Spending on TV ads has more than doubled over the previous presidential cycle largely driven by self-funded Democratic presidential candidates.
The 131 percent cycle-over-cycle growth in ad spending on spots that aired on national network, national cable and broadcast television is part of the reason consultants told C&E they’re seeing an “astronomical” increase in the cost of OTT and connected TV spots — particularly in New Hampshire and Iowa. The appeal of OTT/CTV is that it offers digital-level targeting but on the largest screen in a voter’s home.
In Iowa alone, $44 million has been spent on 122,815 broadcast television presidential ads. To claim the state’s spending crown, Tom Steyer has aired 37,215 spots at a cost of $11,338,623, according to a new report by the Wesleyan Media Project.
Steyer’s nearest spending rival, Pete Buttigieg, has spent $6,605,561 on 12,289 spots.
While some polls have Bernie Sanders leading in Iowa, he’s only in third in the spending race. The Sanders camp has spent $5,859,636 on 20,272 spots in the kickoff caucus state.
Joe Biden’s campaign, meanwhile, is in sixth in the TV spending race with $3,066,514 spent on 9,168 ads. Despite that low tally, Biden is still leading in many polls of Iowa Democratic caucus-goers.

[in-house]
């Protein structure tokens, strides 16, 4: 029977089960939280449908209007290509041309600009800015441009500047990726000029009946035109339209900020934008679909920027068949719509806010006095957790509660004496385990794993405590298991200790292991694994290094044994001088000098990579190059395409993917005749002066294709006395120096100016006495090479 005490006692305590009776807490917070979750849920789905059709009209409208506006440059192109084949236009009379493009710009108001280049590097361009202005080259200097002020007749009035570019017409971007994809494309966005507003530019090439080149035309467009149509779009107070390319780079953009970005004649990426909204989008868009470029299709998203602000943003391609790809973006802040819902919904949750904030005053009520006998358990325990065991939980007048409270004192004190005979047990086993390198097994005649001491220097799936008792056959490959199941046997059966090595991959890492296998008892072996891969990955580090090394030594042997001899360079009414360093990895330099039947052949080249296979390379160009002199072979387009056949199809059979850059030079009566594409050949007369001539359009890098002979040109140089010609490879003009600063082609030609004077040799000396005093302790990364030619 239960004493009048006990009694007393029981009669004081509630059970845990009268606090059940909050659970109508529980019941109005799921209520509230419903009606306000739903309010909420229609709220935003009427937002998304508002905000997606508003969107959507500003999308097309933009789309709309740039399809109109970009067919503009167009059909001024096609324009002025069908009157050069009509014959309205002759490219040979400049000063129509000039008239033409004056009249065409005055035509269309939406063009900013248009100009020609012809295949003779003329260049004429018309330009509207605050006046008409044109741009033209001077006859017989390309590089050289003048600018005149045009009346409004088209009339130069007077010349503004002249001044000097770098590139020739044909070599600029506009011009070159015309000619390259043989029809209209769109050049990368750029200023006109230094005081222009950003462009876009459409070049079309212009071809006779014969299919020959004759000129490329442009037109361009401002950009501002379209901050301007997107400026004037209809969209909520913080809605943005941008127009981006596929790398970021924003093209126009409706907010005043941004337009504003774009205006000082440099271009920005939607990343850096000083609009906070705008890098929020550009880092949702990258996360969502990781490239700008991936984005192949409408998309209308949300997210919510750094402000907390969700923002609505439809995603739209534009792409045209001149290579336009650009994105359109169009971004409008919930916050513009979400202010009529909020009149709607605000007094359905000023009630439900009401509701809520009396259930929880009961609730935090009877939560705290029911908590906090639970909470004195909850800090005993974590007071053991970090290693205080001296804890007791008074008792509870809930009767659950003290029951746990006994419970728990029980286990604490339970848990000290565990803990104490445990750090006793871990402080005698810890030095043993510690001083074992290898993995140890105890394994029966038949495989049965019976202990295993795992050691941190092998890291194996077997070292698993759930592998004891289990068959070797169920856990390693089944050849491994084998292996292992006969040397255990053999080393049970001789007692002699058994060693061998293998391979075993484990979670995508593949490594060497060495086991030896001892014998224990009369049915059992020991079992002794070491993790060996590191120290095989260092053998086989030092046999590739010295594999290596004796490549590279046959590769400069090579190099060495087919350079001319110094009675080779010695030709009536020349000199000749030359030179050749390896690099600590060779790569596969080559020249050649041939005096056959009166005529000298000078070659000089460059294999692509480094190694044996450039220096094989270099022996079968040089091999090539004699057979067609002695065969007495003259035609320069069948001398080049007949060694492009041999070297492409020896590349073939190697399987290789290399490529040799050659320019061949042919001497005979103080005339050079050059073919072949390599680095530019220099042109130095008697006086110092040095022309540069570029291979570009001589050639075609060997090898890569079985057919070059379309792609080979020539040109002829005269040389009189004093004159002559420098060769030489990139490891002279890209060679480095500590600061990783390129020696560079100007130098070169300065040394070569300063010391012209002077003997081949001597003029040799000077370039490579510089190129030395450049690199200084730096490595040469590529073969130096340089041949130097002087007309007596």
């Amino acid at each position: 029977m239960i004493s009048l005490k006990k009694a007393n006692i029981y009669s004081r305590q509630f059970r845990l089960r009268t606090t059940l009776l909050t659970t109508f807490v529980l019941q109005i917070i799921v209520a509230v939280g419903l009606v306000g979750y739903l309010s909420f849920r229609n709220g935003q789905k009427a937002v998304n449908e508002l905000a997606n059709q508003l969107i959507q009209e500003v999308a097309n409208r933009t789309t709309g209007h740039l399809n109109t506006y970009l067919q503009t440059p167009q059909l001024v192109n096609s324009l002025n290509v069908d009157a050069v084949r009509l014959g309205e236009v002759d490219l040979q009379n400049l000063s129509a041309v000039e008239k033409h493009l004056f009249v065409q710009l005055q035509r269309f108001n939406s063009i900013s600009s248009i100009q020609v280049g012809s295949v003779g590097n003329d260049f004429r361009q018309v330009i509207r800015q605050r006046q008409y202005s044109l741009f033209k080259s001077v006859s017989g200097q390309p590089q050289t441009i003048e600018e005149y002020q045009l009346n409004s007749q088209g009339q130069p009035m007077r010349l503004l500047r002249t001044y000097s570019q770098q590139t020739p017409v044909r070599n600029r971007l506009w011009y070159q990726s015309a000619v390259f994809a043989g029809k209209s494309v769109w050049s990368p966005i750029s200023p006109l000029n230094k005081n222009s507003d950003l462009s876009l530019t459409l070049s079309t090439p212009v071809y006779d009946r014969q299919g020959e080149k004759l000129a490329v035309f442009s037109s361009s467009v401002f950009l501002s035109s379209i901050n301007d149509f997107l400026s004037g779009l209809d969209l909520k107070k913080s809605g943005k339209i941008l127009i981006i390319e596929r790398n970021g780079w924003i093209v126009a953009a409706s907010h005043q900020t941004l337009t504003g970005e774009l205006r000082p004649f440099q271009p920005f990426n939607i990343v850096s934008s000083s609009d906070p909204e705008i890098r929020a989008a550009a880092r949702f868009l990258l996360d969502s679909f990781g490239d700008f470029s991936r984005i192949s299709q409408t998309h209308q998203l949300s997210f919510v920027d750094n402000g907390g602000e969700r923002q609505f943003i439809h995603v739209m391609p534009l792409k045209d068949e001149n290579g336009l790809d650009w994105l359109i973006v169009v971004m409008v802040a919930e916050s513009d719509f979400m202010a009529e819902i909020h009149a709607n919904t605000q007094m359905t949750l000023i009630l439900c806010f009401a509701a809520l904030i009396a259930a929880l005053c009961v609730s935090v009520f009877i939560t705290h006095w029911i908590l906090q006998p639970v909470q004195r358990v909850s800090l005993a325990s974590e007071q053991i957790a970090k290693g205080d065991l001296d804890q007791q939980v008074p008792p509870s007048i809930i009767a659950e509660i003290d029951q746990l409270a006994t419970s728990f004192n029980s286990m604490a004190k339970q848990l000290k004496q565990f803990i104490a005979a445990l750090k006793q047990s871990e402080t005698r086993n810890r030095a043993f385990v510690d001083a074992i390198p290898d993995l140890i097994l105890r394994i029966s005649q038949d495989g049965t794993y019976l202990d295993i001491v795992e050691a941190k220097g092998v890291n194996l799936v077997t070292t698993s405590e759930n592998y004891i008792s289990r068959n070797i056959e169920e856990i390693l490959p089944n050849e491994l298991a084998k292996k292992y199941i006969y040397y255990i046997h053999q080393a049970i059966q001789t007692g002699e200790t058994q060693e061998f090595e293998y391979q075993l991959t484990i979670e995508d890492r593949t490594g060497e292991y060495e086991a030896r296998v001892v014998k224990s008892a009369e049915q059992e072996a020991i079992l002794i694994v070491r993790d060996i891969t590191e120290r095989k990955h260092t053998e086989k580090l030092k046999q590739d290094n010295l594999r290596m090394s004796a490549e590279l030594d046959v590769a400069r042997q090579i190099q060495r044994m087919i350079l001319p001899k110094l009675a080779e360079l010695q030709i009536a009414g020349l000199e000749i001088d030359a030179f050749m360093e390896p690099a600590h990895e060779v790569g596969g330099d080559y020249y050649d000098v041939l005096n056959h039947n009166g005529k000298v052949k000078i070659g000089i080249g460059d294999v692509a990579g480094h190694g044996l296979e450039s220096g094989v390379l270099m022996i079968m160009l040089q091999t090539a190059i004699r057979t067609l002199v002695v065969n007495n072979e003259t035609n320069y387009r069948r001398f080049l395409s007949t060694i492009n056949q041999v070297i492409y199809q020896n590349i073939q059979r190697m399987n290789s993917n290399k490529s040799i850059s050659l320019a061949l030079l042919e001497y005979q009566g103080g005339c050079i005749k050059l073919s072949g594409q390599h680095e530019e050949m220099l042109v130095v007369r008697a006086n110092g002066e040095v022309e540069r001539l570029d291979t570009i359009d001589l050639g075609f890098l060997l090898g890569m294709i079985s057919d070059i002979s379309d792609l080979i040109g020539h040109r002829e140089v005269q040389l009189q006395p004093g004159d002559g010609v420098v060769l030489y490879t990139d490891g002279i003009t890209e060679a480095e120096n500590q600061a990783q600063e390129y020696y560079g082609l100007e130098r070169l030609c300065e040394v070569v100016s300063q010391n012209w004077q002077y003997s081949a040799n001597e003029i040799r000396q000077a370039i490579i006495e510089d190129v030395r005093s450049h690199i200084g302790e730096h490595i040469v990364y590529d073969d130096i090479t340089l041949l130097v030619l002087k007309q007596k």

On a national level, Steyer trails only Michael Bloomberg for the TV spending crown. The former New York City mayor has dropped $196,776,746 on 232,196 spots, while Steyer has spent $113,735,114 on 164,460 ads across all markets.
Overall, the Wesleyan Media Project tallies $367 million being spent on 513,437 political ads in the presidential race, “an increase of 131 percent over 2016 spending and 227 percent over 2016 ad volume.”
The dramatic increase in the number of ads run, which outpaces the increase in total amount spent, is largely thanks to Bloomberg expanding his media buying beyond the congested early-state markets and into the Super Tuesday states where he’s had less competition from rival candidates.
For context, by this point in the 2016 cycle only $159 million had been spent on 156,935 ads in the White House race. While that year saw competitive primaries on both sides, Donald Trump opted for an earned media strategy. By December 2015, he’d only spent only $217,000 on a flight of radio ads.